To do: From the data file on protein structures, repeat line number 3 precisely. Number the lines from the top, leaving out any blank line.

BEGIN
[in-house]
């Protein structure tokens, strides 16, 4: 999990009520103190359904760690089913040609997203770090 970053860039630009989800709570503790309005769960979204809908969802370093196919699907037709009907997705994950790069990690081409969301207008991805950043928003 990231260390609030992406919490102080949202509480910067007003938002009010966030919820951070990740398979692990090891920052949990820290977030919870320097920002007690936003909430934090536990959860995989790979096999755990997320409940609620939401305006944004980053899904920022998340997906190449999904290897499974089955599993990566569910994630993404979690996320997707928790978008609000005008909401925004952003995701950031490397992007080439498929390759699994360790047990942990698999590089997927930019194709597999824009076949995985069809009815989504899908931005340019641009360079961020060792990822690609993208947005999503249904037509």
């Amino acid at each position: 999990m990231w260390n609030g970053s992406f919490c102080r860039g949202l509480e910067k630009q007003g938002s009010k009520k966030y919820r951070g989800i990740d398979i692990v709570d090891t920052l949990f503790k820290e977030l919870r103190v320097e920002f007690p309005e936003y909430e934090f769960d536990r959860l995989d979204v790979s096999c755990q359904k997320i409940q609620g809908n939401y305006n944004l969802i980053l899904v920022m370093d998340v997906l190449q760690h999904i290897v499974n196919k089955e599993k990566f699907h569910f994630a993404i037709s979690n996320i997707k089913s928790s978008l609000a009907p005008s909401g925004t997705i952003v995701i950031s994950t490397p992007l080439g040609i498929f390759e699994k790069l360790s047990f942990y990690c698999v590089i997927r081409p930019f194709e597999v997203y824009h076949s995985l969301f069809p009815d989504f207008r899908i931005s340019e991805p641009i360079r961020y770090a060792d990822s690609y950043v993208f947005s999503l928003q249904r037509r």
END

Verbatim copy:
């Amino acid at each position: 999990m990231w260390n609030g970053s992406f919490c102080r860039g949202l509480e910067k630009q007003g938002s009010k009520k966030y919820r951070g989800i990740d398979i692990v709570d090891t920052l949990f503790k820290e977030l919870r103190v320097e920002f007690p309005e936003y909430e934090f769960d536990r959860l995989d979204v790979s096999c755990q359904k997320i409940q609620g809908n939401y305006n944004l969802i980053l899904v920022m370093d998340v997906l190449q760690h999904i290897v499974n196919k089955e599993k990566f699907h569910f994630a993404i037709s979690n996320i997707k089913s928790s978008l609000a009907p005008s909401g925004t997705i952003v995701i950031s994950t490397p992007l080439g040609i498929f390759e699994k790069l360790s047990f942990y990690c698999v590089i997927r081409p930019f194709e597999v997203y824009h076949s995985l969301f069809p009815d989504f207008r899908i931005s340019e991805p641009i360079r961020y770090a060792d990822s690609y950043v993208f947005s999503l928003q249904r037509r």